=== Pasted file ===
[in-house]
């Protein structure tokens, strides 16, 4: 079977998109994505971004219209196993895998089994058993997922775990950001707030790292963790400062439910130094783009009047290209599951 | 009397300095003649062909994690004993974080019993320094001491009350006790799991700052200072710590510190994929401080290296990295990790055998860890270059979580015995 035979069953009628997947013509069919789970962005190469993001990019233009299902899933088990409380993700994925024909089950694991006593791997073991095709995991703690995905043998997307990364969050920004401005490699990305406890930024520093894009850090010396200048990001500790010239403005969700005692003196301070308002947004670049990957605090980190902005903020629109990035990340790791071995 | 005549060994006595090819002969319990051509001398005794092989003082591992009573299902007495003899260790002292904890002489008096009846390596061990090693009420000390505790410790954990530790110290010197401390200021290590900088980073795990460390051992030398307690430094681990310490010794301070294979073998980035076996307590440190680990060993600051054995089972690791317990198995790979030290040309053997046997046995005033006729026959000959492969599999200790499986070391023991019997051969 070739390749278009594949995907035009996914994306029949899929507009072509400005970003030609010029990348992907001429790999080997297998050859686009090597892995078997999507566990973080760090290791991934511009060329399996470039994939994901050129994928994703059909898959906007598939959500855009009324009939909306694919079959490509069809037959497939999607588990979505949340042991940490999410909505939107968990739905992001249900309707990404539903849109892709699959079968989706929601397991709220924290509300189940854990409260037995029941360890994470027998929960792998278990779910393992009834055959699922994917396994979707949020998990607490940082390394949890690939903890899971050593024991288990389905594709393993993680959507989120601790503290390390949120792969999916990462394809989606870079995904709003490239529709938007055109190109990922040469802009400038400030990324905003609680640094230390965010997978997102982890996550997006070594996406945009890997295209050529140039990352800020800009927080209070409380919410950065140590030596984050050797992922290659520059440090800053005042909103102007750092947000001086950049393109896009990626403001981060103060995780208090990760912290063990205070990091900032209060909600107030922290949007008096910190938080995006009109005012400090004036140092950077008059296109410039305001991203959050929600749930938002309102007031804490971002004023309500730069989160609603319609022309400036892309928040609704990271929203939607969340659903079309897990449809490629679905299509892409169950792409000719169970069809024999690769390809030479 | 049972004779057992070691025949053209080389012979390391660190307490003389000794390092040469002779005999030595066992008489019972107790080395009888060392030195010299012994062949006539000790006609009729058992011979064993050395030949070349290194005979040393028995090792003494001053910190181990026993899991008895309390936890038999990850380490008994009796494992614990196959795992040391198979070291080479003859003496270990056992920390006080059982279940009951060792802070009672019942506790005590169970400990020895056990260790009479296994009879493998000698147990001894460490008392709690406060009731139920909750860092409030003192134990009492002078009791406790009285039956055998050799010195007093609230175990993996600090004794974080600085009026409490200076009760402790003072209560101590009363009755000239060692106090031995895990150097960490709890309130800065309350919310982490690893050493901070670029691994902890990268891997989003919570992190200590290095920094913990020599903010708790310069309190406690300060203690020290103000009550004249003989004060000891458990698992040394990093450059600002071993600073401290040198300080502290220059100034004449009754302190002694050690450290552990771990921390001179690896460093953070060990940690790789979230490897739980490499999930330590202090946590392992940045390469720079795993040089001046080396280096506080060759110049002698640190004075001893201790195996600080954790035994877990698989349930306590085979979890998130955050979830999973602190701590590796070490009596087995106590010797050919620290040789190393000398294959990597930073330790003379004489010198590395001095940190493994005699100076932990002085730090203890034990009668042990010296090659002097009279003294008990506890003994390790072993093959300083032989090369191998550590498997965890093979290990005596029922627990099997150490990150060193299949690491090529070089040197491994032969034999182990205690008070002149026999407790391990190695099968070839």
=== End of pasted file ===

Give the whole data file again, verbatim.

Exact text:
[in-house]
């Protein structure tokens, strides 16, 4: 079977998109994505971004219209196993895998089994058993997922775990950001707030790292963790400062439910130094783009009047290209599951 | 009397300095003649062909994690004993974080019993320094001491009350006790799991700052200072710590510190994929401080290296990295990790055998860890270059979580015995 035979069953009628997947013509069919789970962005190469993001990019233009299902899933088990409380993700994925024909089950694991006593791997073991095709995991703690995905043998997307990364969050920004401005490699990305406890930024520093894009850090010396200048990001500790010239403005969700005692003196301070308002947004670049990957605090980190902005903020629109990035990340790791071995 | 005549060994006595090819002969319990051509001398005794092989003082591992009573299902007495003899260790002292904890002489008096009846390596061990090693009420000390505790410790954990530790110290010197401390200021290590900088980073795990460390051992030398307690430094681990310490010794301070294979073998980035076996307590440190680990060993600051054995089972690791317990198995790979030290040309053997046997046995005033006729026959000959492969599999200790499986070391023991019997051969 070739390749278009594949995907035009996914994306029949899929507009072509400005970003030609010029990348992907001429790999080997297998050859686009090597892995078997999507566990973080760090290791991934511009060329399996470039994939994901050129994928994703059909898959906007598939959500855009009324009939909306694919079959490509069809037959497939999607588990979505949340042991940490999410909505939107968990739905992001249900309707990404539903849109892709699959079968989706929601397991709220924290509300189940854990409260037995029941360890994470027998929960792998278990779910393992009834055959699922994917396994979707949020998990607490940082390394949890690939903890899971050593024991288990389905594709393993993680959507989120601790503290390390949120792969999916990462394809989606870079995904709003490239529709938007055109190109990922040469802009400038400030990324905003609680640094230390965010997978997102982890996550997006070594996406945009890997295209050529140039990352800020800009927080209070409380919410950065140590030596984050050797992922290659520059440090800053005042909103102007750092947000001086950049393109896009990626403001981060103060995780208090990760912290063990205070990091900032209060909600107030922290949007008096910190938080995006009109005012400090004036140092950077008059296109410039305001991203959050929600749930938002309102007031804490971002004023309500730069989160609603319609022309400036892309928040609704990271929203939607969340659903079309897990449809490629679905299509892409169950792409000719169970069809024999690769390809030479 | 049972004779057992070691025949053209080389012979390391660190307490003389000794390092040469002779005999030595066992008489019972107790080395009888060392030195010299012994062949006539000790006609009729058992011979064993050395030949070349290194005979040393028995090792003494001053910190181990026993899991008895309390936890038999990850380490008994009796494992614990196959795992040391198979070291080479003859003496270990056992920390006080059982279940009951060792802070009672019942506790005590169970400990020895056990260790009479296994009879493998000698147990001894460490008392709690406060009731139920909750860092409030003192134990009492002078009791406790009285039956055998050799010195007093609230175990993996600090004794974080600085009026409490200076009760402790003072209560101590009363009755000239060692106090031995895990150097960490709890309130800065309350919310982490690893050493901070670029691994902890990268891997989003919570992190200590290095920094913990020599903010708790310069309190406690300060203690020290103000009550004249003989004060000891458990698992040394990093450059600002071993600073401290040198300080502290220059100034004449009754302190002694050690450290552990771990921390001179690896460093953070060990940690790789979230490897739980490499999930330590202090946590392992940045390469720079795993040089001046080396280096506080060759110049002698640190004075001893201790195996600080954790035994877990698989349930306590085979979890998130955050979830999973602190701590590796070490009596087995106590010797050919620290040789190393000398294959990597930073330790003379004489010198590395001095940190493994005699100076932990002085730090203890034990009668042990010296090659002097009279003294008990506890003994390790072993093959300083032989090369191998550590498997965890093979290990005596029922627990099997150490990150060193299949690491090529070089040197491994032969034999182990205690008070002149026999407790391990190695099968070839």